American Film

What's your favorite film? Is there a movie that changed your life? Send us an essay of 500 words, give or take, about that film you can't forget – classic or contemporary – and we'll consider it for publication in these pages. In addition to your short essay, send your name, occupation, hometown, phone number, jpeg headshot and e-mail address to We reserve the right to edit for length and clarity.


By Judy Seckler

Judy Seckler is a Los Angeles-based journalist, editor, and film lover. Her writing focuses on art, design,film and architecture.

During the recent Academy Awards® telecast's 75th anniversary celebration of THE WIZARD OF OZ, actress Whoopi Goldberg reminded the public that for many years the film could only be seen once a year on network television. Readers of a certain age may agree that the anticipation and excitement of watching the film was one of the highlights of the kid year.

By bringing HUGO to the screen in 2011, director Martin Scorsese continues the tradition by capturing that same magic. Similar to OZ, the actors are perfectly cast, posed in sumptuous sets with an airtight plot that rumbles to an emotionally satisfying conclusion. Scorsese, whose filmography includes jewels as varied as RAGING BULL, TAXI DRIVER, THE COLOR OF MONEY, THE AVIATOR, and THE DEPARTED, may not ultimately be remembered for creating classic children's entertainment, but consider the following:

Beginning with the film's first frame, in which clock gears dissolve Saul Bass-style into an aerial view of the L'arc de Triomphe in Paris, France, the audience is introduced to an array of unforgettable visual imagery. The camera swoops through the train tracks on an indelible journey to the cavernous interior of a 1930s Parisian train station to become a key character in the picture. It is a place that roots the boy, Hugo, in his universe and is the source of his torturous emotional existence.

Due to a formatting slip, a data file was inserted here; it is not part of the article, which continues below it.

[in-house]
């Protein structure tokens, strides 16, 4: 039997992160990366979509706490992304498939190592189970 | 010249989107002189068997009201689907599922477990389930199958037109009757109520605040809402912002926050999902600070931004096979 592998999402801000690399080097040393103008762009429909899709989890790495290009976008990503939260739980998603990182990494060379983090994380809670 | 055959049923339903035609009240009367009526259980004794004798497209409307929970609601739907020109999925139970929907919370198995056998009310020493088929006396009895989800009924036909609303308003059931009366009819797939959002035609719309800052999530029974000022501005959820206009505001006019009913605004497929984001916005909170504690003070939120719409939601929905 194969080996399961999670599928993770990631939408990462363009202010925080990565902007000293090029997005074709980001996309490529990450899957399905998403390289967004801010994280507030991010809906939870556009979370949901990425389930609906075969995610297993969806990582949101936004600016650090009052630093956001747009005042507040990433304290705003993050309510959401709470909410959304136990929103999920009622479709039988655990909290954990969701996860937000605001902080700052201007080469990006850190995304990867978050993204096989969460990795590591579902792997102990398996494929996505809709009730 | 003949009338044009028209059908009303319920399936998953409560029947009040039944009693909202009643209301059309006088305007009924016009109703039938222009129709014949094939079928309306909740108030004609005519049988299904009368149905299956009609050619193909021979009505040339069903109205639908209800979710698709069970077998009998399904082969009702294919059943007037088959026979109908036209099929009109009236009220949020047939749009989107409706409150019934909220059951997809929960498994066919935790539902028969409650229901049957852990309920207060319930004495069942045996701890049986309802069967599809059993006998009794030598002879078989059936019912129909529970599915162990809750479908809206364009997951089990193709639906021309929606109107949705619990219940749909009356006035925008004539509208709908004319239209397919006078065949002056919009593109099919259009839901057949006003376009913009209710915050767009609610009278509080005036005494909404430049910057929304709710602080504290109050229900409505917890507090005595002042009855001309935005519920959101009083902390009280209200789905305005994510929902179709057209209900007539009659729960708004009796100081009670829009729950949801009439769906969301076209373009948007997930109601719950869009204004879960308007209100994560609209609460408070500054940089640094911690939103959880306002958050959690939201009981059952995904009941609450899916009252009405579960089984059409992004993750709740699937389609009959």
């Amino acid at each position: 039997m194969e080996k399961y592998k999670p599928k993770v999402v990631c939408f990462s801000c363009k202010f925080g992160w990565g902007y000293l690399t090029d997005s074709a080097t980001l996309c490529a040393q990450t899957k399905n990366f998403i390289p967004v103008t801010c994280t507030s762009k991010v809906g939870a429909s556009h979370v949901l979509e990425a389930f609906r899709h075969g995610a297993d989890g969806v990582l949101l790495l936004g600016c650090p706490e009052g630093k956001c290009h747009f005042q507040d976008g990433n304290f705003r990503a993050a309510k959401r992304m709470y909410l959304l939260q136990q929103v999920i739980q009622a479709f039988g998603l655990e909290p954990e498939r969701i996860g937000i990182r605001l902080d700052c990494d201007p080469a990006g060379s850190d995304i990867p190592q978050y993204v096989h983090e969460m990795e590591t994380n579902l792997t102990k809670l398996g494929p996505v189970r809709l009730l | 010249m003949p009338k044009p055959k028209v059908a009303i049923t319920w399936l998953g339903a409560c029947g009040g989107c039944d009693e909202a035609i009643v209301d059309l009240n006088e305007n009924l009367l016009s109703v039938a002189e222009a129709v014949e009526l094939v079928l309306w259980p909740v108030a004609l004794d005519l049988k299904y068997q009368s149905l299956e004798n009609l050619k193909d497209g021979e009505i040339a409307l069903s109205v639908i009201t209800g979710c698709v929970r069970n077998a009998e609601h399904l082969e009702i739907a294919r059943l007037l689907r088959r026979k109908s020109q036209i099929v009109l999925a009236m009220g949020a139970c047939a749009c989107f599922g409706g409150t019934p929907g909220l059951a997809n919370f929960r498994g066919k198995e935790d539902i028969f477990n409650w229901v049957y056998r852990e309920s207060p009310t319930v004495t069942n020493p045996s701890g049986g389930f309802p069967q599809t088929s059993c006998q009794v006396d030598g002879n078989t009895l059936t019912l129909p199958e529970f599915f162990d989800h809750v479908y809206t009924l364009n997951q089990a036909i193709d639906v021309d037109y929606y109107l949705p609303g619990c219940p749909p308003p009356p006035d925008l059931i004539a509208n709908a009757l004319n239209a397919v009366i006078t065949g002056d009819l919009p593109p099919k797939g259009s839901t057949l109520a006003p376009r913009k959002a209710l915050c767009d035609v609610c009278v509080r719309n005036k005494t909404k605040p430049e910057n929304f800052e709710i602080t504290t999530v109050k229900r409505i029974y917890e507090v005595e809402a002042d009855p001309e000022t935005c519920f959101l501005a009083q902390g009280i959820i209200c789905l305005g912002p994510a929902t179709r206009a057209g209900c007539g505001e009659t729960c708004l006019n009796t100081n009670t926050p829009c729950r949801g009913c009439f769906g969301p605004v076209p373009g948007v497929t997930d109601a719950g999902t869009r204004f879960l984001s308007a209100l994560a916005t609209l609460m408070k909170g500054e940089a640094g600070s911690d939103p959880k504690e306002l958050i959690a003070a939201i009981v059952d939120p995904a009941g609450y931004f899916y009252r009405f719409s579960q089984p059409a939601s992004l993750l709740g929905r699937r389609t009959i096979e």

The clocks that are Hugo's reason for being provide the visual tapestry upon which the story unfolds. While the train station is too grounded in reality to compete with the splendor and fantasy of Oz, Victorian embellishments and an added Steampunk sensibility lift the station and its clocks out of its quotidian existence. Thrust into this vivid, pulsating world is an automaton, a complex robot toy, which remains Hugo's only physical connection to his biological father, and becomes his link to George Méliès, one of the fathers of modern cinema.

According to the HUGO DVD, fabricators built eight automatons for filming. The prop, possessing the highest levels of detail, exists on its own as a piece of art sculpture. It is a stunning achievement that more than one or two could be built, let alone eight in a tight production schedule. Then, consider that the movie was shot in 3D format. Although not known for pushing film technology, Scorsese made the absolute right move, and is the best argument for watching HUGO on the big screen.

If the boy Hugo's journey does not have the same urgency as Dorothy's in OZ, it is because the story's last act ventures beyond childhood concerns into the adult world. Scorsese, a well-documented film preservationist and historian, must have been delighted to be able to fill the screen with clips from Méliès' treasured body of work. How better to honor movie history even at the expense of the film's pacing.

HUGO may be a story about a boy, but it is so much more. There are emotionally satisfying messages about how people easily become broken when they lose their purpose. Other comments are directed at film lovers about movies as a “special place” and having “the power to capture dreams.” A heart stopper moment occurs near the film's end as the Station Inspector plucks Hugo off the train tracks after the boy has saved the automaton. Will Hugo be another one of the man's victims and end up in the orphanage or will his courage pay off? To witness Hugo trade his Dickensian childhood for a new, loving family is the ultimate prize.

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